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Art & Science Combined: Douglas Merrill On Humanizing Big Data Analysis
Big Data | April 24, 2013

Art & Science Combined: Douglas Merrill On Humanizing Big Data Analysis

"Data alone isn’t enough. People aren’t rational. Really." That's what Co-Founder and CEO of ZestFinance.com Douglas Merrill argues in a new article in Forbes. With the increased popularity of the big data movement, a common concern emerging in all industries is how to ensure that data is being harnessed and applied appropriately. One of the most important things Merrill says to keep in mind is the fact that simply mining and manipulating the data won't give you the whole picture. Nor, will it always give you the most accurate one. You must combine both math and science with intuition. A human element is needed to truly make sense of large data sets, or, as Merrill says, "art and science [must become] intertwined."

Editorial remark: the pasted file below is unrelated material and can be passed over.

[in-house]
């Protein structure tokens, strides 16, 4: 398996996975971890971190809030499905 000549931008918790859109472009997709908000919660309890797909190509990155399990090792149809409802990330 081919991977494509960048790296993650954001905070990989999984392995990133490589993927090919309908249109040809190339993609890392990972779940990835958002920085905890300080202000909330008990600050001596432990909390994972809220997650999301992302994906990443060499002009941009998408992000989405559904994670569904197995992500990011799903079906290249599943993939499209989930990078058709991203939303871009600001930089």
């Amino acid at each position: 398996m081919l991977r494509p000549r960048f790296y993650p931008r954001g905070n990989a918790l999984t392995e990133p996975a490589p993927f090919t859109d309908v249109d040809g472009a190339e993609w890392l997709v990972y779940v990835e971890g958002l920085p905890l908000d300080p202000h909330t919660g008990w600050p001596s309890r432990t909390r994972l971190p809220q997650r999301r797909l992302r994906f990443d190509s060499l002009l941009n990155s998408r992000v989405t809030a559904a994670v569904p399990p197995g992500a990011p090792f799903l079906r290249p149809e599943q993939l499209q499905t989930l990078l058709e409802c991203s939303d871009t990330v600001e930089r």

How does he do that with his team at ZestFinance? He doesn't just look for people who "speak data science." Diversity in your team is key to getting a holistic view of the data at your disposal. "Look for people who love data, and have their own—unique—way of looking at it," he says. A diverse team brings multiple different approaches to understanding and implementing data, he also argues. "Although there are statisticians and computer scientists, we also have psychologists, physicists and theoretical mathematicians," he tells Forbes. "Each of these disciplines views the world differently, brings different techniques and, hence, illuminates the data in different ways."

Since the core product of ZestFinance is data and numbers, but the core consumers are people, it makes sense to combine multiple disciplines in order to meaningfully convey information. Where computers need help pinpointing the significance of data-derived correlations, humans need help from computers to overcome their own personal biases surrounding those correlations. In his forward-thinking articles and keynotes, Merrill explores how companies can champion cultures of innovation within their ranks. And, as he explains in this article, part of that stems from incorporating the human element into science and math—and letting computers pick up where the humans leave off.
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